On Sunday, the No.1 ranked men’s tennis player in the world, Novak Djokovic rallied from two sets down to win his second French Open title and 19th Grand Slam overall.
At 34-years-old, it’s quite impressive how Djokovic battled back against fifth-seeded Greek athlete Stefanos Tsitsipas, who is 12 years younger than the Serbian star.
Djokovic won the final three sets of the championship match 6-3, 6-2, 6-4.
Two days prior, Djokovic beat 13-time French Open champion, Rafael Nadal, in a semifinal that exceeded four hours.
Even in his mid-30s, Djokovic demonstrates how an older athlete may be able to extend their prime playing years using a combination of diet and other methodologies.
Think about athletes like LeBron James, who at age 35 and in his 17th season in the NBA, won the league championship and was named Finals MVP with the Los Angeles Lakers.
So besides genetics, how do these veterans take care of their bodies to perform at the highest level possible for a decade-plus?
There appear to be a growing number of pro athletes who have adopted plant-based diets to enhance their sports performance.
Djokovic is one of them, who told Graham Bensinger in an interview what foods he eats and what benefits he sees to being vegan:
And for James, he eats certain foods to help his body recover quickly from game-to-game. Anything that creates an inflammatory response, the Lakers’ star avoids:
More pros like Utah Jazz guard Donovan Mitchell are sharing their diets with the public, which any high school or college athlete will be able to find on social media:
And though Mitchell is 24-years-old, it only benefits him, in the long run, to maintain a healthy diet even in the early stages of his pro career.
According to the Gatorade Sports Science Institute, all athletes need a minimum of nine hours of sleep per night to maximize muscle growth, healing, and recovery following stress (ex. Workouts, games, practice).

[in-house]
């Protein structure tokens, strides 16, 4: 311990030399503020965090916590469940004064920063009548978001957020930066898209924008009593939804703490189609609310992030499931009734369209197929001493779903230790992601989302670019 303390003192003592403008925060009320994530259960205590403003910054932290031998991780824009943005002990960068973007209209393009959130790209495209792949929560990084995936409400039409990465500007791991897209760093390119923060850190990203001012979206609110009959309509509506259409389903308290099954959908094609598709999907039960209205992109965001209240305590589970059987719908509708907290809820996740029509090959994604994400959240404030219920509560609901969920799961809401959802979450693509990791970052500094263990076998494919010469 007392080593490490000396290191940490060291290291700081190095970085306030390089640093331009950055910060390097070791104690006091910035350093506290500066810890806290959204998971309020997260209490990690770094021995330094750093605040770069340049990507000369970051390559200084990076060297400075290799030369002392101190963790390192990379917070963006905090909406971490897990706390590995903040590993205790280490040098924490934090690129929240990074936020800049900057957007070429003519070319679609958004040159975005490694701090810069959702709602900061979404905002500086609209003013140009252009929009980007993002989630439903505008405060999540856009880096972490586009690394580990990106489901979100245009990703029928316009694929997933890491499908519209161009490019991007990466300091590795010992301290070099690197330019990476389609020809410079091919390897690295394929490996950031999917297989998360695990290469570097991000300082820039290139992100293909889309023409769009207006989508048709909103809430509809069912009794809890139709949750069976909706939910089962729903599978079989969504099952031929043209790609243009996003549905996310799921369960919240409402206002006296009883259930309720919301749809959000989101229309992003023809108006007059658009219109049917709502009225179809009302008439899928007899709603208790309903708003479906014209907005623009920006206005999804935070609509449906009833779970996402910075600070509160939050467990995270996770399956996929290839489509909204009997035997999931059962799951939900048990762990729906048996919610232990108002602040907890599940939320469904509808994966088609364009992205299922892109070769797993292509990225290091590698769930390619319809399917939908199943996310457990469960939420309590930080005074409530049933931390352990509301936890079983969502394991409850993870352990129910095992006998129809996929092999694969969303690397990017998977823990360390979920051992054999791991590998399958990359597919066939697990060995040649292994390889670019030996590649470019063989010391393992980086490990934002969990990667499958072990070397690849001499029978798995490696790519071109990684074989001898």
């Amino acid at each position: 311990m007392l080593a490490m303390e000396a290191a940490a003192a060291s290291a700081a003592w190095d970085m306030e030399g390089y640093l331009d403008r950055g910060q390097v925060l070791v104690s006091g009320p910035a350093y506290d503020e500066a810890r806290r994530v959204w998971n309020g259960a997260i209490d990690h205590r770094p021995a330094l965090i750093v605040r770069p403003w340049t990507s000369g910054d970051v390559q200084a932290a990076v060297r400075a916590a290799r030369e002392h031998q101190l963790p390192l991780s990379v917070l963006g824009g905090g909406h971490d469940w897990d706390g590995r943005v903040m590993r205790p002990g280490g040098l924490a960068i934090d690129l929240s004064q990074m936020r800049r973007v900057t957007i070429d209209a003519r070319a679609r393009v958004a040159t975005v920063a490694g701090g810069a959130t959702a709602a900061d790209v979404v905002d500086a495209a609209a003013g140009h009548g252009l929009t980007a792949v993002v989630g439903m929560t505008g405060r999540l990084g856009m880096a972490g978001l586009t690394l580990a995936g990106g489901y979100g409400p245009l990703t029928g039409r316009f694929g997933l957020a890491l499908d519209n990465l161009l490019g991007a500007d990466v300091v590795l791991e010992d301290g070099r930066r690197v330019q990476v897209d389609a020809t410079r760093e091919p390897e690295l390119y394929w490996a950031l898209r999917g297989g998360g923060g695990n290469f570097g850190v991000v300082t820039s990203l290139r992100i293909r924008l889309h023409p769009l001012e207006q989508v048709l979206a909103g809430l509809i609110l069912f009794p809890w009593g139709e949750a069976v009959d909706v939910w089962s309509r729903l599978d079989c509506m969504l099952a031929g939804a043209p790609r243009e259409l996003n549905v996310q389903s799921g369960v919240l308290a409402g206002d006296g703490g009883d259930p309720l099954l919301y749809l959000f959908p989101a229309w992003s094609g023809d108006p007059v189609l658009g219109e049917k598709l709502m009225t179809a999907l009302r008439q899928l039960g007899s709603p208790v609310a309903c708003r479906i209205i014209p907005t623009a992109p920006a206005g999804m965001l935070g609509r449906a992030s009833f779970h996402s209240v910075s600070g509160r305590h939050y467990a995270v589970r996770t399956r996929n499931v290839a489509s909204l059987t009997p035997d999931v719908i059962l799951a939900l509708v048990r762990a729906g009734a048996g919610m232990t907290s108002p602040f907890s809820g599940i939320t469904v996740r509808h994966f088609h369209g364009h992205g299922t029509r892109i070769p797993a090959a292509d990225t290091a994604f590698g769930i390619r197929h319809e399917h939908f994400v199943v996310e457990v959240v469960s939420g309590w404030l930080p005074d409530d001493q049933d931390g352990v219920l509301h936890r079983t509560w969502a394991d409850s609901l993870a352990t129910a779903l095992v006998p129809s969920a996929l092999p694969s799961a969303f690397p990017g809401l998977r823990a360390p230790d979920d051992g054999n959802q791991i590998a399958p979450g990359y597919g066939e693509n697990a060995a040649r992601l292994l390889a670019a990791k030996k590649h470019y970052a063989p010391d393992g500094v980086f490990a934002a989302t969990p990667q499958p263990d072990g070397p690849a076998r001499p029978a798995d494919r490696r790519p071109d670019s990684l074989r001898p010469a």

If nine hours of sleep is difficult to come by, consider squeezing a daytime nap for 30 minutes to an hour. Too long of a nap or napping too close to bedtime may interfere with regular sleep.
James understands the importance of sleep, especially the benefits of a nap.
But the average athlete may not have to go to the extreme of napping in a hyperbaric chamber:
Opt to nap in a bed versus on the couch when you can. And ensuring the mattress you sleep on is high quality and firm play an important role in guaranteeing good sleep.
Reigning NFL Offensive Player of the Year and Titans running back Derrick Henry explains how sleep impacts his performance:
At age 52, three-time Super Bowl champion and Fox Sports personality Shannon Sharpe still looks like he could put on the pads for a few plays.
And he attributes that aesthetic to how he trains. Sharpe does not incorporate as much volume into his workouts as he may have years ago but the intensity remains the same:
Whether it’s through supersets, HIIT, upping the weight, or including more variety in the workout, any aging athlete does not have to sacrifice intensity by dialing back the volume.
In 2019, the same season the San Francisco 49ers appeared in the Super Bowl, Sports Illustrated reported team practices were among the shortest in the NFL.
“More is not more…Games are not the problem in [the NFL]. It’s the week, the cumulative effect,” said 49ers’ defensive end Dee Ford.
Both athletes young and old may implement any changes to their diet, sleep, and training to extend the window of their prime performance years. As the age-old adage goes, “work smarter not harder.”